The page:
Friday, March 23, 2012

Gord the Rogue in Castle Greyhawk

Greyhawk Grognard blogged about the sewers beneath Stoink (and elsewhere) in the very first Gord book by Gary Gygax. Generally, the "Gord the Rogue" books contain a lot of information about Greyhawk. They also generally involve Gord going into some subterranean location in search of a lost artifact or to recover treasure or as a big hexcrawl to a lost city. I can't think of one book that doesn't, actually, although it's not always a big chunk of the book.

But one place he goes is of special interest to Greyhawk fans:

Castle Greyhawk.

In the story "In the Heart of Darkness," in Night Arrant, Castle Greyhawk is the main setting for the story.

Eneever Zig, a wizard, hires Gord and Chert for an expedition to a secret sub-level of Castle Greyhawk. Before they head out, he gives a little background on the castle:

"It is well known that the labyrinthine dungeon, catacombs, and maze of subterranean passages beneath the ancient castle once held a conglomerate of monsters and a plethora of treasure - all there at the whim of the lord archmage who ruled within. In bygone years many sought to plumb the depth of this underground for glory and riches. And why not? With the master gone, who could say them nay? It's widely known that fabulous beasts and incredible treasures were found and disposed of. Of course, the stream of adventurers bound to become wealthy or die trying was so heavy that not even the fiercest of guardians could forever prevail. Expeditions came, some succeeded, and Greyhawk City grew rich from them. Now, who ventures to the ruins? Few," the wizard said in answer to his own query. "And this is no surprise. Tales told of even greater treasures deep beneath the fallen forteress were shown to be untrue. Vast, empty complexes of passages and chambers, bones, and deserted mazes speak louder than stories told in alehouses."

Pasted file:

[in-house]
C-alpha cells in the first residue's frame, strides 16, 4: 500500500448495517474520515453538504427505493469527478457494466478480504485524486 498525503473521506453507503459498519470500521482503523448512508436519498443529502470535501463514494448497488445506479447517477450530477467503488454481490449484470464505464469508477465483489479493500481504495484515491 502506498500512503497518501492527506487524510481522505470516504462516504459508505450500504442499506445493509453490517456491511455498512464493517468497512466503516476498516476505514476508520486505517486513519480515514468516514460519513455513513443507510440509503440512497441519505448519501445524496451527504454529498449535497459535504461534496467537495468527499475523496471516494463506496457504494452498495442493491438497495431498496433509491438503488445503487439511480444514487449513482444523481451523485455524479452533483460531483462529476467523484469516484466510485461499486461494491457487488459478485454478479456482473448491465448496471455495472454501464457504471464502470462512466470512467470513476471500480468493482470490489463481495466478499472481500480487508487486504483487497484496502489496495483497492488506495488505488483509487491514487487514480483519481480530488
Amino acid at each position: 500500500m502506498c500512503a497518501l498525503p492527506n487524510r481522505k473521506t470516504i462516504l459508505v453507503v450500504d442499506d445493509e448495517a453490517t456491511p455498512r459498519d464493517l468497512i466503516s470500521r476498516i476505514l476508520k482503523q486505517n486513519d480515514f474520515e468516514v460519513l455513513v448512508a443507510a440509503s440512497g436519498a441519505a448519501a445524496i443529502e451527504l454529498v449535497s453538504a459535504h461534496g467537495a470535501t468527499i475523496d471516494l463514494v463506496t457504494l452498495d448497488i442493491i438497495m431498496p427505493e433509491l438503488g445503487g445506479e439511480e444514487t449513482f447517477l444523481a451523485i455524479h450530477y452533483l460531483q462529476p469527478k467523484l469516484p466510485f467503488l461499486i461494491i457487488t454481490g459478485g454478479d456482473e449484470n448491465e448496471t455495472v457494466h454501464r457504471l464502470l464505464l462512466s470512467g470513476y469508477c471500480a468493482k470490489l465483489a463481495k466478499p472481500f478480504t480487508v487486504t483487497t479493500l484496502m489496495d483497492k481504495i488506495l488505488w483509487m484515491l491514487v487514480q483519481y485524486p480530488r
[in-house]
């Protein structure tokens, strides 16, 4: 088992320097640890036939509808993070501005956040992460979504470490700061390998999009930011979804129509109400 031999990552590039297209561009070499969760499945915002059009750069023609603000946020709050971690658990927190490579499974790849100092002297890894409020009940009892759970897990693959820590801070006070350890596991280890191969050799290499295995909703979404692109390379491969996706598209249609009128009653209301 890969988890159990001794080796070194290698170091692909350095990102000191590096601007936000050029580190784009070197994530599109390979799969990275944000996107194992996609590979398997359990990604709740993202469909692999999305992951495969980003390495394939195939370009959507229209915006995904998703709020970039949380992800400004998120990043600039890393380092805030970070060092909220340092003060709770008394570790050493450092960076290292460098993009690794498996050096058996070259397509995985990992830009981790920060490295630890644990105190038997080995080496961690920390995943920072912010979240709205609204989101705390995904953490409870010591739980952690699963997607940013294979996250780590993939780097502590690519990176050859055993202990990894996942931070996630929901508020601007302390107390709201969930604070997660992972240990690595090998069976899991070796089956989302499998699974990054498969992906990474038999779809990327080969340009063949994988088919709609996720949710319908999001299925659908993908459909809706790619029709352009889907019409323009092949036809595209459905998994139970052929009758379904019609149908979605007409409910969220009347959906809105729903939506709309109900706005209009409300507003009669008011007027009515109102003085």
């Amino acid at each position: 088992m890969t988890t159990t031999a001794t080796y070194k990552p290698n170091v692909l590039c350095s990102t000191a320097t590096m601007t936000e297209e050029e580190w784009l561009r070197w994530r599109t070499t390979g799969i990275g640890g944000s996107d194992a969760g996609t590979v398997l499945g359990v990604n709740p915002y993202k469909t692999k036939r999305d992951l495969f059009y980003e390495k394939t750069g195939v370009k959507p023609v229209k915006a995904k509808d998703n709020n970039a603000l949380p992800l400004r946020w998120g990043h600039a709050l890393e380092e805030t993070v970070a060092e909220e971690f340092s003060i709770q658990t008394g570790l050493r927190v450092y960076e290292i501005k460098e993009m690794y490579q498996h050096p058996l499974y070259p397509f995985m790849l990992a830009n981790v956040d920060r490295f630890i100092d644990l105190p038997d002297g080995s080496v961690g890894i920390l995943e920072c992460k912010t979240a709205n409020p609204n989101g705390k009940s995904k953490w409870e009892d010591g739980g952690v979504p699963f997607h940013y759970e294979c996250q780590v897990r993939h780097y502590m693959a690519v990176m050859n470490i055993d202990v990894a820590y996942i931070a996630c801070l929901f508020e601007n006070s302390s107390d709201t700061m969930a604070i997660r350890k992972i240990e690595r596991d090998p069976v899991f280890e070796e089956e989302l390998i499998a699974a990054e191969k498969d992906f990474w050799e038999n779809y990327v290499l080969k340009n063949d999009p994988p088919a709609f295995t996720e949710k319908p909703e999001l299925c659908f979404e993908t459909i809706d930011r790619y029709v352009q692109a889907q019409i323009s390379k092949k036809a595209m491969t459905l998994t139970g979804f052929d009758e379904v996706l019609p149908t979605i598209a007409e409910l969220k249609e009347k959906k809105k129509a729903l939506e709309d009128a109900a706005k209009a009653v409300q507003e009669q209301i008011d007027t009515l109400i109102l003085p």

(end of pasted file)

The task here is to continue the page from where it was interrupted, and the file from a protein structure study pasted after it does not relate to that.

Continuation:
- Eneever Zig, in Night Arrant, pg. 12-13

Of course, the wizard knows something those searchers didn't, like what's down there and where to look. "Many untouched places remain - crypts laden with gold, chests filled with pearls and gemstones, even magical stuff suitable for swordsman and thief!" Sounds great, sign me up!

Not to spoil it too much, but Zig takes them on a dangerous trip to confront various challenges of the elements, of balance, and of the mind, on their way to attempt to search out a powerful magical item.

The cover picture of the novel depicts Zig (aided by Gord) dealing with one of the challenges they face in the demi-plane of the Element Master.

There is even a nice backstory about a previous trip by Gord and Chert. In their previous adventure there, Gord and Chert beat up some bandits and turn them into hirelings, basically, and follow a treasure map into Castle Greyhawk. Yeah, it's that old school - 0-level hirelings.

It also has a nice description of the way to the castle, which otherwise plays little part in Gord's stories:

The once-magnificent castle could be seen from any vantage point in the city. It was on a high hill about three miles away from the northern verge of Greyhawk. The only road, at one time smooth and easily accessible, had slowly deteriorated into little more than a rutted trail [. . .] Local folk shunned the area, claiming that things came forth at night to waylay the unwary. The land surrounding the castle for approximately a mile in any given direction was a tangled wilderness, save for that to the north of the castle's great mound. There lay a great bog with pools said to be bottomless and mires of deadliest sort."
- Night Arrant pg. 15

Bits of this adventure find their way into Dance of Demons, too.

The story is pretty good, actually, and (probably not by accident) comes off a bit like an homage to both Gary Gygax's D&D games and to Fritz Leiber's heroic duo to Fafhrd and the Grey Mouser. It's worth finding the book if you haven't read it. It contains some of the better Gord the Rogue stories. If you're a Greyhawk fan, or just like to know everything Gygax wrote about Castle Greyhawk, track down a copy and read that first story. Lots of it is useable together or elsewhere as a side-trip in your own megadungeon, a quest in a non-dungeon based game, or just as inspiration.

1 comment:

  1. I loved me some Gord the Rogue stories. I have all of those books in a box somewhere. I will have to find them, dust them off, and read them again!


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